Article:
Alexandra has taught students at every age level from pre-school through adult. She has a BSEd in English Education.
American Population Growth
If there is one word that could characterize America in the first half of the 19th century, it would be ''growth.'' The population grew; territory grew; the economy grew; even slavery, unfortunately, grew.
This chart reflects total U.S. population as determined by the decennial census. As you can see, America's population grew by about a third every decade, without exception, due mostly to natural increase or immigration. Although the largest total increase occurred from 1850-1860, the greatest percentage jump happened just after the turn of the century. As you may recall, that coincides with the Louisiana Purchase in 1803 and all the people in that territory became American citizens overnight. So, that increase is something of an anomaly, representing neither the birth rate nor immigration.
What you can't see from this chart is where the people came from and where they went. Mid-century saw a second rush of immigrants from Ireland and Germany, mostly due to crop failures in those countries. But then, there was also the addition of land and people in the southwest from war with Mexico at that time. This chart also does not identify race, but you should remember that enslaved people were counted as 3/5 of a person for population purposes. Logically, some of this rise in population was a result of an increased slave population. Though the importation of new enslaved people had been banned in 1808, the introduction of cotton into southern agriculture created a sharp increase in the demand for slave labor. By the time President Lincoln was elected in 1860, there were four times more slaves than in Jefferson's day.
A Shifting Population
By 1860, the U.S. had 33 states and more than 31 million people, making it the fourth most populated nation in the developed world, and half of them were under the age of 30! Although most Americans still lived in rural or semi-rural areas, there was a tremendous increase in urban areas. There were 45 cities with a population of 20,000 or more people (compare that to just two when the nation was born), and all those people had to be fed. Thankfully for them, a lot of Americans were moving west. Fueled by territorial acquisitions, cheap land and dramatic innovations in technology, about a third of the population lived beyond the Appalachian Mountains at this time. This land rush created a demand for credit from the banks, a distinct uptick in the lumbering business (to build homes and towns) and the need for dependable, high-speed transportation.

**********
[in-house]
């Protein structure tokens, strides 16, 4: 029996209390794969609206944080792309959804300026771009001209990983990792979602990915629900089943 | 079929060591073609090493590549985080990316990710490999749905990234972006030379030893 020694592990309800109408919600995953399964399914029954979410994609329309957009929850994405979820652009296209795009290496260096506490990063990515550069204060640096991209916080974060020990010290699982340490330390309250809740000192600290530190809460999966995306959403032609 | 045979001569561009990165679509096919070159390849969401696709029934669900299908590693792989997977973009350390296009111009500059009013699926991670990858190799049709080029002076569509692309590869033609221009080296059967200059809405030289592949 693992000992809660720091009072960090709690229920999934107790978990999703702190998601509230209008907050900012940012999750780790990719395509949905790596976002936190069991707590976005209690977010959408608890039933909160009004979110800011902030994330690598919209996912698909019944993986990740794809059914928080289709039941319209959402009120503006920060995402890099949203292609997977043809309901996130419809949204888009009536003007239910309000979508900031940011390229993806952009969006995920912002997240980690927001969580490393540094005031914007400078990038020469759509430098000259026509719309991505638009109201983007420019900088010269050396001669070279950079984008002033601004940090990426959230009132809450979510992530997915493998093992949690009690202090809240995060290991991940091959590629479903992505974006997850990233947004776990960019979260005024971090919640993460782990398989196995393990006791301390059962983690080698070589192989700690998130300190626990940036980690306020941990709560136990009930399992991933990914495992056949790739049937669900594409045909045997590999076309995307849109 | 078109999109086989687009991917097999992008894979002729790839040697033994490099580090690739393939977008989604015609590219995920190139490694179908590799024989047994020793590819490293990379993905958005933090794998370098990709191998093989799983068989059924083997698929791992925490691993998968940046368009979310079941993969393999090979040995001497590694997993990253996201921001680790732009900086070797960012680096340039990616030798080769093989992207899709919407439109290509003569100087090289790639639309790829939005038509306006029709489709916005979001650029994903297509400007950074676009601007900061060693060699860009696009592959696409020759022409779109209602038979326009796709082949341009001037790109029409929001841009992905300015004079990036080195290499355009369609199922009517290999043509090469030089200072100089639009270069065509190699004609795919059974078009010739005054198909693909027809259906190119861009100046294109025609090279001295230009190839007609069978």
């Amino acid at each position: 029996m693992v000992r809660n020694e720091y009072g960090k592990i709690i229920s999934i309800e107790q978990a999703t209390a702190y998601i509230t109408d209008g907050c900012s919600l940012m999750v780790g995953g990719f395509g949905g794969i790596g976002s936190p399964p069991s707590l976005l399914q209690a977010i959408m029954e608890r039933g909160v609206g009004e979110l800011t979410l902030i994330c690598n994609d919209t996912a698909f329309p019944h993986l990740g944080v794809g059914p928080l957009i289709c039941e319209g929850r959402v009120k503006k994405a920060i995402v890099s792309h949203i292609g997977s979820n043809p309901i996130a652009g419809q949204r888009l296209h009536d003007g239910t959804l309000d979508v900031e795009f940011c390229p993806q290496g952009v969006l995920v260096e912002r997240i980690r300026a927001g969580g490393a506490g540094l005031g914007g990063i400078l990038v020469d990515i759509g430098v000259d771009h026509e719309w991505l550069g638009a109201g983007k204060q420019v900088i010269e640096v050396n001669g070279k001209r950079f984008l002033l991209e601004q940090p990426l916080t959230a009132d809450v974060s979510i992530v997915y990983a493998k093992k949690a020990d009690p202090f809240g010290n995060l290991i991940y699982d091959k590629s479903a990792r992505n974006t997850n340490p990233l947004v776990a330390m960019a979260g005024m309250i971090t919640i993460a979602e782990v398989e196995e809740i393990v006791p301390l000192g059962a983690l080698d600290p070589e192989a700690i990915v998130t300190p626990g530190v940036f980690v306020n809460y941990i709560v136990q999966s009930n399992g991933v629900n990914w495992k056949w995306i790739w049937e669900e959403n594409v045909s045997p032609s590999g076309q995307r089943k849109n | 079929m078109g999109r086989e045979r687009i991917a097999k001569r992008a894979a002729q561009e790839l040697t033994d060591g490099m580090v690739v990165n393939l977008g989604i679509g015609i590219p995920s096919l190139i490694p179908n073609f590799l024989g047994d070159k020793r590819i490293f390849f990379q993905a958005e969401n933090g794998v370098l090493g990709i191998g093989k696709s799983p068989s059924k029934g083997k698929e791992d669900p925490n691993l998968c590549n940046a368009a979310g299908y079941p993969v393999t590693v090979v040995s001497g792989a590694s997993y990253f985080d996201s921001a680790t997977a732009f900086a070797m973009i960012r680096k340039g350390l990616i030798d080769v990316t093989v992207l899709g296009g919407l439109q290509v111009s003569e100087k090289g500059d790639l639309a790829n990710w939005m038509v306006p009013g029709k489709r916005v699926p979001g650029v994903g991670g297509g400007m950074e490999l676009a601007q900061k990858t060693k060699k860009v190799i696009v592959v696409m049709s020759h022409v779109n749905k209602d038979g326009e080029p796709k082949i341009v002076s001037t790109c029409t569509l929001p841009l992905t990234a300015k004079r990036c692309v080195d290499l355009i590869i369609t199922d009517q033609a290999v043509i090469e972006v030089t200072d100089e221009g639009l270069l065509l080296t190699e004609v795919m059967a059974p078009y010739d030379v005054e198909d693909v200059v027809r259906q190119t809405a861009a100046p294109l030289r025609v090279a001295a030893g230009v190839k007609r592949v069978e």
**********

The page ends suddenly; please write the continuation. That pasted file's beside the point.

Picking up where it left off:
National roads and private toll roads (called turnpikes) crept slowly across the map, but moving any quantity of goods across the country over land was nearly impossible. Steamboats allowed 2-way river traffic, especially along the Mississippi and Ohio Rivers. When the state of New York granted a monopoly on ferry service to New Jersey for the steamboat's inventor, the Supreme Court, under Chief Justice John Marshall, overturned it in 1824. This opened the door for competition along America's waterways and kept prices low.
The rivers became the most important form of transportation for farmers in the interior of the continent moving their goods to markets in the east. Canals linked the waterways to one another and were largely constructed with public funds. This kind of internal improvement became a hotly contested political issue in the first half of the 19th century as residents in some areas became resentful of the money spent in other regions of the nation. Railroads began connecting eastern locations in 1827, and foot trails opened up as far west as the Pacific Ocean and as far south as Mexico. Enterprising individuals began trading along the Santa Fe Trail, and fur trappers went deep into the Rocky Mountains. New cities sprang up everywhere along the new transportation routes, and places like Chicago, Cincinnati and St. Louis helped drain some of the power and influence away from New York, Boston and Philadelphia.
Towards a Market Economy
Supreme Court protection for corporations began another shift in the American economy. This business model limited the liability of investors, making it easier to raise huge amounts of private capital. Chartered by individual states, corporations (with the help of some manufacturing inventions) helped pay for factories, which slowly transferred population into the cities, and along with the farming revolution in the west, helped push America towards a market economy.
In the early 1800s, the United States was growing. Immigration, birth rates, new territory and the demand for slaves helped the American population to increase by a third every decade. It had taken less than a century for the new nation to grow from just 13 little states to the fourth biggest country in the world. A lot of these new residents went west and farmed the land to provide food for the rapidly increasing cities. This was made possible by developments in transportation, especially steamboat river traffic. Midwestern cities grew in size and power. Corporations helped transform America to a market economy.
After watching this lesson, you should be able to:
- Describe the population growth in American in the first half of the 19th century and the causes of it
- Explain advancements in transportation during this time period
- Understand how corporations influenced the economy during the same period
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